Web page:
Nukes in the Crosshairs: Can the Clean Power Plan Save the Day?

by John Larsen | November 12, 2015

The proliferation of renewables and persistently low natural gas prices have been pushing down coal generator margins for years. The results to date have been an unprecedented wave of plant retirements and lower CO2 emissions. These dynamics are having a similar impact on the largest source of zero emitting generation in the US, the nuclear fleet. Entergy Corporation announced last week that it will retire its Fitzpatrick nuclear plant in upstate New York. The news marks Entergy’s third nuclear plant retirement announcement in as many years. Meanwhile, states are on the hook to achieve substantial power sector CO2 reductions under EPA’s Clean Power Plan (CPP). If retired nuclear plants are replaced with new Natural Gas Combined Cycle (NGCC) units, the resulting emissions may cancel out CPP CO2 reductions. In this note we take a look at what’s driving nuclear retirements, as well as the intersection between the CPP and the US nuclear fleet.

Nuclear is the largest source of zero-emitting power, but that’s changing: Nuclear power has consistently provided nearly 20% of US power since 2005. That’s more than all other zero-emitting generation combined. Still, nuclear retirements due to a variety of market and regulatory factors will shrink the fleet by 6% between 2010 and 2020. Assuming no additional retirements, new plants under construction will get the nuclear fleet close to 2010 capacity levels by 2022.

A wave of nuclear retirements could cancel out up to half of CPP CO2 reductions: The same factors that have pushed 6% of the fleet to retire aren’t going away any time soon. If more nuclear plants retire, CO2 emissions from replacement NGCC generation could wipe out some or all of the emission reductions associated with the CPP in the 13 states where nuclear plants have the most exposure to market factors. This is especially the case if new NGCCs aren’t covered under CPP state implementation plans (SIPs).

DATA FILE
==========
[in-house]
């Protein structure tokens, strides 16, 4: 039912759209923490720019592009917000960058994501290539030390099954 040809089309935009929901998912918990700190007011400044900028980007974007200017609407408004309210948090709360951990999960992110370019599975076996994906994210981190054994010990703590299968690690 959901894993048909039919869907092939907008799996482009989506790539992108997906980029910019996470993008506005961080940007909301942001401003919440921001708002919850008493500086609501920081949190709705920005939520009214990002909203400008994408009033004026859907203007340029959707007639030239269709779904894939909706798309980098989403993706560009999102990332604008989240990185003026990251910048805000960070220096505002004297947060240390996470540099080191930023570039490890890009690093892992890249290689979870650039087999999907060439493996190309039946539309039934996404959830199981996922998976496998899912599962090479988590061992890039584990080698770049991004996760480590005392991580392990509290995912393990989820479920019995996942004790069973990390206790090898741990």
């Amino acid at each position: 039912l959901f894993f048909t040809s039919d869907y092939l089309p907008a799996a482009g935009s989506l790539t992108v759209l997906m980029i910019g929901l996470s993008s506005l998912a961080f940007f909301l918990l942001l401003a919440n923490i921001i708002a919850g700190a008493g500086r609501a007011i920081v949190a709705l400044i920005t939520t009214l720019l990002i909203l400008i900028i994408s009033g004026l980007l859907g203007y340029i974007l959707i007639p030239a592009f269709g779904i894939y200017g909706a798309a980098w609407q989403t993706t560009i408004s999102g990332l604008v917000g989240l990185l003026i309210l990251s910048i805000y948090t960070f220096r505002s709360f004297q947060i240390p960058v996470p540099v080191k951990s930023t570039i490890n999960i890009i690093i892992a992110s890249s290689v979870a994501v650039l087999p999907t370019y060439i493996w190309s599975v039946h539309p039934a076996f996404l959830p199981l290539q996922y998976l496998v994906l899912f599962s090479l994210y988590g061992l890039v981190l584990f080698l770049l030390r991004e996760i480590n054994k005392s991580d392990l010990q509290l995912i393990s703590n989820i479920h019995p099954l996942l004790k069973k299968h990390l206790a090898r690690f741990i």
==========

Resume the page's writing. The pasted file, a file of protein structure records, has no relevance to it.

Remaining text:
State CPP decisions could prop up or knock down troubled nukes: Different SIP designs will help or hurt the prospects for existing nuclear plants. A rate-based SIP could exacerbate current market factors, such as low wholesale electricity prices, that have been dogging nuclear plants of late. A mass-based SIP on only existing fossil sources leaves new NGCCs free to emit unrestricted in the event that nuclear units retire. A mass-based SIP on both new and existing sources provides the greatest potential boost to existing nuclear units, but on its own may not completely counter the full breadth of factors currently putting pressure on the fleet.

Nuclear is the largest source of zero-emitting power, but that’s changing

Nuclear power has been a consistent source of zero-emitting generation for decades. Figure 1 shows the breakout of US generation by fuel since 2005. The US nuclear fleet, at just over 100 gigawatts of capacity, provides reliable baseload power representing 19% of US generation in 2014. That’s larger than the share of all other zero-emitting resources (primarily hydro, wind, and solar) combined. While wind and solar continue to make gains, nuclear stands to maintain its role as the leading source of zero emitting generation—though the future is looking increasingly shaky.


Last week’s announcement of the Fitzpatrick plant closure as well as Entergy’s announcement last month that it will shut down its Pilgrim plant in Massachusetts aren’t just a flash in the pan. Over the past five years, five nuclear units totaling 4.3 gigawatts of capacity have been shuttered. One additional unit is slated to close by the end of the decade. Together with Pilgrim and Fitzpatrick, current and planned nuclear capacity retirements this decade total 6.4 gigawatts. Nuclear retirements aren’t unprecedented—they happen from time to time. The last wave occurred in the late 1990s as a handful of the very first commercial nuclear reactors reached the end of their useful lives. What’s different this time around is what’s driving these retirements: instead of reaching the end of their lifespan, recent and planned retirements represent plants with operating licenses lasting well into the 2020s.

Almost the same combination of market and regulatory factors driving coal retirements in the US are putting the squeeze on the nuclear fleet. These factors include:

  • Low natural gas prices: Persistently low natural gas prices increase competition from NGCCs units for providing baseload power—the same baseload power that has been traditionally supplied by nuclear and coal generators. NGCCs are often on the margin in wholesale markets, playing a key role in setting power prices. As gas prices have come down so have wholesale prices, putting a squeeze on coal and nuclear plant margins.
  • Competition from subsidized generation: State Renewable Portfolio Standards (RPSs) and the Federal Production Tax Credit (PTC) have spurred the growth of renewable power. Renewable generators only get these subsidies if they sell power to the grid. This sets up an odd incentive in competitive markets where renewables sometimes bid below their operating costs to insure that they get called on to generate power and receive RPS and PTC credits. This pulls down wholesale prices further, sometimes to the point where prices go negative. In turn, nuclear and coal plant profits get squeezed.